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Lahiri at home away from home

Mixing the openness of the course, similar to his home turf, with his long driving skills to whip up a heady potion, Lahiri opened up a three-stroke lead over Jeev Milkha Singh after 16 holes of an unfinished third round, reports Robin Bose.

other Updated: Dec 27, 2008 23:32 IST
Robin Bose

For someone yearning to be home, the slogan, "Another place, another world," can only multiply the longing. Instead, Anirban Lahiri utilized it to remind himself of the resemblance Jaypee Greens bears to Eagleton --- The Golf Resort in Bangalore.

Mixing the openness of the course, similar to his home turf, with his long driving skills to whip up a heady potion, Lahiri opened up a three-stroke lead over Jeev Milkha Singh after 16 holes of an unfinished third round.

There was no letting the foot off the accelerator as the 21-year-old finished Friday's unfinished business with a six-under to go into BILT Open's penultimate round with an overall 13-under 131. If the satisfaction of his "game coming together" set the pace for Saturday, adding to the momentum was the bonus of a calculated risk he took late on Friday. "After finishing my front nine, I was about to take the putt on the 1st when the siren sounded. But I went ahead," said Lahiri. The difficult downhill shot came off and the boost of ending with a birdie rubbed off on today's performance.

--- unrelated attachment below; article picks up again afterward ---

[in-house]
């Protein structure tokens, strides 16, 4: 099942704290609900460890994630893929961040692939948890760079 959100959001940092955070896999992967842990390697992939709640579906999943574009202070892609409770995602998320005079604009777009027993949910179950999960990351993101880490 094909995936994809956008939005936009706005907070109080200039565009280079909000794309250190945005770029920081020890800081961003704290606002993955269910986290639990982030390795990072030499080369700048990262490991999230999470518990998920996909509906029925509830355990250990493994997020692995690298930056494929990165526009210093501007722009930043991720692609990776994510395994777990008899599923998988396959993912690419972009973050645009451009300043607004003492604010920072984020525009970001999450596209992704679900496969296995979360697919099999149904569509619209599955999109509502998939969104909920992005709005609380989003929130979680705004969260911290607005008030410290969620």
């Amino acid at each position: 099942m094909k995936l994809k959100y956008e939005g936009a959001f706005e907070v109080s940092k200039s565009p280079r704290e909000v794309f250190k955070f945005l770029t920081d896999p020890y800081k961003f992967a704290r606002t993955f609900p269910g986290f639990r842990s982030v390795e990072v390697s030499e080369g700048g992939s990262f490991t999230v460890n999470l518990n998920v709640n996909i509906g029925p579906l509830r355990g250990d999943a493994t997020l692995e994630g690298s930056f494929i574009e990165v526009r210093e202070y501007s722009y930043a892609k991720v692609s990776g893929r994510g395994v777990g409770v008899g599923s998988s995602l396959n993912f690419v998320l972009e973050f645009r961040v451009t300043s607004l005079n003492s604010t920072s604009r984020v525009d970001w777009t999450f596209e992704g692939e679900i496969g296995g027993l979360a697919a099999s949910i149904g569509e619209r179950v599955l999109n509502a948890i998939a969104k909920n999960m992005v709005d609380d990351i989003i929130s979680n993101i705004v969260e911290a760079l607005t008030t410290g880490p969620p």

Round III began in right earnest and continued in the same vein till the 6th with four birdies being logged. Turbulence struck at the following hole as a double bogey happened under rather comical circumstances. "I was ready for the bogey putt when a fly settled on the ball and distracted me," said Lahiri, whose best results this season include tied runner-up at the PGTI Players' Championship in Kolkata and a third in the Toyota Altis Open at Eagleton. Despite a bogey on the 12th, the young pro refused to veer off the path to be 17-under. Part of the leader group along with Lahiri and Rahil Gangjee after the cut was applied at three-over, Jeev was cheerful after the second round. "I hit and putted much better," he said after a card of six-under placed him next to Lahiri at 11-under 133. Further proof was on display as the afternoon wore on. After picking up shots on the 4th, 9th and 12th, bogeys on the 7th and 13th pegged back the advance but an eagle on the 15th ensured the gap did not widen further.

Jeev was on the penultimate green when the hooter sounded and at 14-under, would be vigilant while approaching the last hole. “One needs to be careful on the approach shot because of the hole's layout,” were his words of caution after bogeying it in the earlier round.